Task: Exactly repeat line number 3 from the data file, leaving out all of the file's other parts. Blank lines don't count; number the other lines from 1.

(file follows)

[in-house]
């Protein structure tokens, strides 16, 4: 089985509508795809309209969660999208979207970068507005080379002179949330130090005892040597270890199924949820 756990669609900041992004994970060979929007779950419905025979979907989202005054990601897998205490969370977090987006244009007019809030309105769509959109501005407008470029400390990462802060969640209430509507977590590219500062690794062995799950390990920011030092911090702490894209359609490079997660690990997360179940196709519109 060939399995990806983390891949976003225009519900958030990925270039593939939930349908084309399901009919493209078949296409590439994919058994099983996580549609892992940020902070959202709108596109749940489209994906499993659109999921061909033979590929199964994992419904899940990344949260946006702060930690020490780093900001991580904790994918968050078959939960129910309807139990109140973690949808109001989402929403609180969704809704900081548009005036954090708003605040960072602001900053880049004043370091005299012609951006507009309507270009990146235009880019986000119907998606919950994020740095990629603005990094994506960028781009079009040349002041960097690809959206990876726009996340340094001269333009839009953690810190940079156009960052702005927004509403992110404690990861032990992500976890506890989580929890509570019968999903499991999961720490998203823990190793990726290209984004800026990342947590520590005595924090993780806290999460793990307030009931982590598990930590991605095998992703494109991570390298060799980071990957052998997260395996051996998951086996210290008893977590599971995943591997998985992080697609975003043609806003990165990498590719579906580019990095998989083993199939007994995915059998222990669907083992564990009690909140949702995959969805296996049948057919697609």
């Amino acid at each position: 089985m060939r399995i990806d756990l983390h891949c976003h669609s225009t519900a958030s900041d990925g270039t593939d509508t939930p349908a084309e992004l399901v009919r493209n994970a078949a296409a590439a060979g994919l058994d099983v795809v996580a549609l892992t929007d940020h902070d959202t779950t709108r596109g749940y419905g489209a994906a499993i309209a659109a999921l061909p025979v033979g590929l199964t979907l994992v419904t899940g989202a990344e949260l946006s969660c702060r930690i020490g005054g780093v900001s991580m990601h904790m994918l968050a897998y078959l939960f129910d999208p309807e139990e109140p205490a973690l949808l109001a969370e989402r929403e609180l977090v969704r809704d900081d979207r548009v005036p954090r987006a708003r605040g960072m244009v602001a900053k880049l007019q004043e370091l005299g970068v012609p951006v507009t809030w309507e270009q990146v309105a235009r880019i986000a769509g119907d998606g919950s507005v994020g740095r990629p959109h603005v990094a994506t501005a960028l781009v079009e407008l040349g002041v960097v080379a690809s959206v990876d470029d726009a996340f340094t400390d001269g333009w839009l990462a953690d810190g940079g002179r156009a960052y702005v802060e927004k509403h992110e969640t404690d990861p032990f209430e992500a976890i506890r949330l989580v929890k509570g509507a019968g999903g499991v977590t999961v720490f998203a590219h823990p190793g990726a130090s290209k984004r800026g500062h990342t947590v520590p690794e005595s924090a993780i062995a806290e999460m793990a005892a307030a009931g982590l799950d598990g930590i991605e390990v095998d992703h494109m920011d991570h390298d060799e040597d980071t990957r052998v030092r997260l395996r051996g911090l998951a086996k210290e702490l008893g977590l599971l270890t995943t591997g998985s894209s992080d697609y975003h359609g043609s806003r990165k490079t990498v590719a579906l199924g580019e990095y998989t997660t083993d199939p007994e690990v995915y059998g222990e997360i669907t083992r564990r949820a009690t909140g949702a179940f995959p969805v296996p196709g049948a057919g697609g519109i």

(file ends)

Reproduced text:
């Amino acid at each position: 089985m060939r399995i990806d756990l983390h891949c976003h669609s225009t519900a958030s900041d990925g270039t593939d509508t939930p349908a084309e992004l399901v009919r493209n994970a078949a296409a590439a060979g994919l058994d099983v795809v996580a549609l892992t929007d940020h902070d959202t779950t709108r596109g749940y419905g489209a994906a499993i309209a659109a999921l061909p025979v033979g590929l199964t979907l994992v419904t899940g989202a990344e949260l946006s969660c702060r930690i020490g005054g780093v900001s991580m990601h904790m994918l968050a897998y078959l939960f129910d999208p309807e139990e109140p205490a973690l949808l109001a969370e989402r929403e609180l977090v969704r809704d900081d979207r548009v005036p954090r987006a708003r605040g960072m244009v602001a900053k880049l007019q004043e370091l005299g970068v012609p951006v507009t809030w309507e270009q990146v309105a235009r880019i986000a769509g119907d998606g919950s507005v994020g740095r990629p959109h603005v990094a994506t501005a960028l781009v079009e407008l040349g002041v960097v080379a690809s959206v990876d470029d726009a996340f340094t400390d001269g333009w839009l990462a953690d810190g940079g002179r156009a960052y702005v802060e927004k509403h992110e969640t404690d990861p032990f209430e992500a976890i506890r949330l989580v929890k509570g509507a019968g999903g499991v977590t999961v720490f998203a590219h823990p190793g990726a130090s290209k984004r800026g500062h990342t947590v520590p690794e005595s924090a993780i062995a806290e999460m793990a005892a307030a009931g982590l799950d598990g930590i991605e390990v095998d992703h494109m920011d991570h390298d060799e040597d980071t990957r052998v030092r997260l395996r051996g911090l998951a086996k210290e702490l008893g977590l599971l270890t995943t591997g998985s894209s992080d697609y975003h359609g043609s806003r990165k490079t990498v590719a579906l199924g580019e990095y998989t997660t083993d199939p007994e690990v995915y059998g222990e997360i669907t083992r564990r949820a009690t909140g949702a179940f995959p969805v296996p196709g049948a057919g697609g519109i």